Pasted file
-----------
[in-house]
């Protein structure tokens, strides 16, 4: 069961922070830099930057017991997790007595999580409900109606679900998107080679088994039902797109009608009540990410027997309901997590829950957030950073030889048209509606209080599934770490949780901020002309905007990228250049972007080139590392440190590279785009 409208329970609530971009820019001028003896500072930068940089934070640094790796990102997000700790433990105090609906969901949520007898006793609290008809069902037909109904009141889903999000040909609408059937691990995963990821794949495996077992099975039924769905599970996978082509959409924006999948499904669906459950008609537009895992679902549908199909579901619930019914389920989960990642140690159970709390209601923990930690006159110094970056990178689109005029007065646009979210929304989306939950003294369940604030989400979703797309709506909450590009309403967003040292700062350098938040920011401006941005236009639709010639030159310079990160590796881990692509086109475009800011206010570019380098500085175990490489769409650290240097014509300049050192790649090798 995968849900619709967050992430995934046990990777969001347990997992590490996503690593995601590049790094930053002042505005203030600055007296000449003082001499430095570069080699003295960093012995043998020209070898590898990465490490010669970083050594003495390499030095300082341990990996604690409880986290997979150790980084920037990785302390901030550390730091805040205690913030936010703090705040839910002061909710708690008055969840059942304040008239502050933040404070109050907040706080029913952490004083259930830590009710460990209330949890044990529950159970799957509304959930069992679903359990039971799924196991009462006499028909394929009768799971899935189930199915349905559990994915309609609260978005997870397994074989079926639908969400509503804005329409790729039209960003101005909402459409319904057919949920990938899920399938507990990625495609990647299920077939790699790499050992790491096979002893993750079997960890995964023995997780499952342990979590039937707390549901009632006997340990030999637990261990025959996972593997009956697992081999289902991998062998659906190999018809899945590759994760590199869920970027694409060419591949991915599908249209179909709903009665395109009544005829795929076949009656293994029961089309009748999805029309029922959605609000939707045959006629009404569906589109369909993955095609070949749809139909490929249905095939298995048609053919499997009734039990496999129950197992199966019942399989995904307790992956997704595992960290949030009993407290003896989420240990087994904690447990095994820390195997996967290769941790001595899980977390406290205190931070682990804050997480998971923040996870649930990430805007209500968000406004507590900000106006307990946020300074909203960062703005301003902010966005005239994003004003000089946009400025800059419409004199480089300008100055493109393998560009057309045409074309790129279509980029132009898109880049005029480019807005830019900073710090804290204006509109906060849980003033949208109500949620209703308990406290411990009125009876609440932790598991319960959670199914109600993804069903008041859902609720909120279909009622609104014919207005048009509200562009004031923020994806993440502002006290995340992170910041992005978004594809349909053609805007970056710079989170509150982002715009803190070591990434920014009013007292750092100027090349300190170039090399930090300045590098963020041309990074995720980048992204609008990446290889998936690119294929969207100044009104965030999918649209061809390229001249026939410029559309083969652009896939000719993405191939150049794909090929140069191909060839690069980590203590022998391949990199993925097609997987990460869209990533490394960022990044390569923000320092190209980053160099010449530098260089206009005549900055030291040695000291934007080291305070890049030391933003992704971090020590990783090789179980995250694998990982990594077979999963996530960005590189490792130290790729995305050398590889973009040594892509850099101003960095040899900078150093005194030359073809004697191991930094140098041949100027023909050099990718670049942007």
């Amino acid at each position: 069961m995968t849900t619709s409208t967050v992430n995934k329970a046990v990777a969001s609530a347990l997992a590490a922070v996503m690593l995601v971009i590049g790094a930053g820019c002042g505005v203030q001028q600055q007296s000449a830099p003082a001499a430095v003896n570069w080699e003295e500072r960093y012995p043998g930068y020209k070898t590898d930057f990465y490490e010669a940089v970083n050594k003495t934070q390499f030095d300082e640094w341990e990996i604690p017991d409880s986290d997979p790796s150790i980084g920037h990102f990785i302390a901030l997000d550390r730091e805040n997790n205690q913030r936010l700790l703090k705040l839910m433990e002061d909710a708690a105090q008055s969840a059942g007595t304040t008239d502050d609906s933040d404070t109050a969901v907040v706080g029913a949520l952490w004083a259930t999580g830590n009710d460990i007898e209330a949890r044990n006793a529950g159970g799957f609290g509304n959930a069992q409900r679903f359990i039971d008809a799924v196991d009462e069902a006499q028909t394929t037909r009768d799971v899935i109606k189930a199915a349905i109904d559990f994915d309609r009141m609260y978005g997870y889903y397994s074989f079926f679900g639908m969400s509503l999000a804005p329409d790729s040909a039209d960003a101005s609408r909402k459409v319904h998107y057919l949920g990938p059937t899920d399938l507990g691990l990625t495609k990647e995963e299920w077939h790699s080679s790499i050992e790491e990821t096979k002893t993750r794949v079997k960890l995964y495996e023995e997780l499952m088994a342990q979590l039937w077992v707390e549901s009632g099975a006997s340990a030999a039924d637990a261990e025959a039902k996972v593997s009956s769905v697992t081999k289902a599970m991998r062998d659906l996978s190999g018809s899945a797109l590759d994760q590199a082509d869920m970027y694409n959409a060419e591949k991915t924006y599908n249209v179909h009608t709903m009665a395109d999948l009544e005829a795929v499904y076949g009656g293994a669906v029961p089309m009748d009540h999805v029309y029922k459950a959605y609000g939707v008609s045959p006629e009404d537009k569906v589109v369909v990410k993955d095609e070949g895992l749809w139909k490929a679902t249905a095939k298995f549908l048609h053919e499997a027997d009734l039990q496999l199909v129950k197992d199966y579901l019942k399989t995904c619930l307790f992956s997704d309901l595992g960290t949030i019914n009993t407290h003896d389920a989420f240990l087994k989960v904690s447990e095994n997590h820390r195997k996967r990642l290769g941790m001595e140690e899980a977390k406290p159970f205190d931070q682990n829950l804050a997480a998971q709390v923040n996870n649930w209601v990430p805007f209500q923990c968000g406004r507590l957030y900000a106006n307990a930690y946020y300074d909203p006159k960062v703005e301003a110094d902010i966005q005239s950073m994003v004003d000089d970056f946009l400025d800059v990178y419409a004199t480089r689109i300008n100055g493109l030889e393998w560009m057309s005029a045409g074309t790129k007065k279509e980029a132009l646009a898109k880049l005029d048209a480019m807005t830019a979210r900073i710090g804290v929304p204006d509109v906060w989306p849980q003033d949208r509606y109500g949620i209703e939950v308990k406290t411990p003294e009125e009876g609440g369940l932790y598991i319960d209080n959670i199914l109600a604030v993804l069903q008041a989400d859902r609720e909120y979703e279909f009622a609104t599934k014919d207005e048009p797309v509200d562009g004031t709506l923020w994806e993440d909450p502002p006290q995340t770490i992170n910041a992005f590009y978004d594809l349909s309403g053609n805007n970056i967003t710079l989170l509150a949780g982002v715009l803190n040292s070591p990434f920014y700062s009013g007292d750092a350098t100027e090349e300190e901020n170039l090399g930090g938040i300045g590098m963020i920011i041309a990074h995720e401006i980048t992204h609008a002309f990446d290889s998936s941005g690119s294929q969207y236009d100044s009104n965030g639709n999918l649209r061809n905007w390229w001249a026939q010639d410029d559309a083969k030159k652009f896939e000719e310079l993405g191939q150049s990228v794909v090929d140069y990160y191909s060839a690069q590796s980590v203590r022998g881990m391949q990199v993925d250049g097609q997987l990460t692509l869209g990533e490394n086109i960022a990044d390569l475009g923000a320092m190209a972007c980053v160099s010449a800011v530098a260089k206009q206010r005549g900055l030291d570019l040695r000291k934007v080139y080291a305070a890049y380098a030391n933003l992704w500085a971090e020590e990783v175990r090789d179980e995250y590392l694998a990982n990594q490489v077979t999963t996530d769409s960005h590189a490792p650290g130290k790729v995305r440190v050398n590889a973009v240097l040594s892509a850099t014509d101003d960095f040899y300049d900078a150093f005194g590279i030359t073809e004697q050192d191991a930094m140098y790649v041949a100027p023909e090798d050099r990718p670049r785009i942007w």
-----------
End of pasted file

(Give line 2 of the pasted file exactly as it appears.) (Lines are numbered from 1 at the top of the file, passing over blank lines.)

């Protein structure tokens, strides 16, 4: 069961922070830099930057017991997790007595999580409900109606679900998107080679088994039902797109009608009540990410027997309901997590829950957030950073030889048209509606209080599934770490949780901020002309905007990228250049972007080139590392440190590279785009 409208329970609530971009820019001028003896500072930068940089934070640094790796990102997000700790433990105090609906969901949520007898006793609290008809069902037909109904009141889903999000040909609408059937691990995963990821794949495996077992099975039924769905599970996978082509959409924006999948499904669906459950008609537009895992679902549908199909579901619930019914389920989960990642140690159970709390209601923990930690006159110094970056990178689109005029007065646009979210929304989306939950003294369940604030989400979703797309709506909450590009309403967003040292700062350098938040920011401006941005236009639709010639030159310079990160590796881990692509086109475009800011206010570019380098500085175990490489769409650290240097014509300049050192790649090798 995968849900619709967050992430995934046990990777969001347990997992590490996503690593995601590049790094930053002042505005203030600055007296000449003082001499430095570069080699003295960093012995043998020209070898590898990465490490010669970083050594003495390499030095300082341990990996604690409880986290997979150790980084920037990785302390901030550390730091805040205690913030936010703090705040839910002061909710708690008055969840059942304040008239502050933040404070109050907040706080029913952490004083259930830590009710460990209330949890044990529950159970799957509304959930069992679903359990039971799924196991009462006499028909394929009768799971899935189930199915349905559990994915309609609260978005997870397994074989079926639908969400509503804005329409790729039209960003101005909402459409319904057919949920990938899920399938507990990625495609990647299920077939790699790499050992790491096979002893993750079997960890995964023995997780499952342990979590039937707390549901009632006997340990030999637990261990025959996972593997009956697992081999289902991998062998659906190999018809899945590759994760590199869920970027694409060419591949991915599908249209179909709903009665395109009544005829795929076949009656293994029961089309009748999805029309029922959605609000939707045959006629009404569906589109369909993955095609070949749809139909490929249905095939298995048609053919499997009734039990496999129950197992199966019942399989995904307790992956997704595992960290949030009993407290003896989420240990087994904690447990095994820390195997996967290769941790001595899980977390406290205190931070682990804050997480998971923040996870649930990430805007209500968000406004507590900000106006307990946020300074909203960062703005301003902010966005005239994003004003000089946009400025800059419409004199480089300008100055493109393998560009057309045409074309790129279509980029132009898109880049005029480019807005830019900073710090804290204006509109906060849980003033949208109500949620209703308990406290411990009125009876609440932790598991319960959670199914109600993804069903008041859902609720909120279909009622609104014919207005048009509200562009004031923020994806993440502002006290995340992170910041992005978004594809349909053609805007970056710079989170509150982002715009803190070591990434920014009013007292750092100027090349300190170039090399930090300045590098963020041309990074995720980048992204609008990446290889998936690119294929969207100044009104965030999918649209061809390229001249026939410029559309083969652009896939000719993405191939150049794909090929140069191909060839690069980590203590022998391949990199993925097609997987990460869209990533490394960022990044390569923000320092190209980053160099010449530098260089206009005549900055030291040695000291934007080291305070890049030391933003992704971090020590990783090789179980995250694998990982990594077979999963996530960005590189490792130290790729995305050398590889973009040594892509850099101003960095040899900078150093005194030359073809004697191991930094140098041949100027023909050099990718670049942007």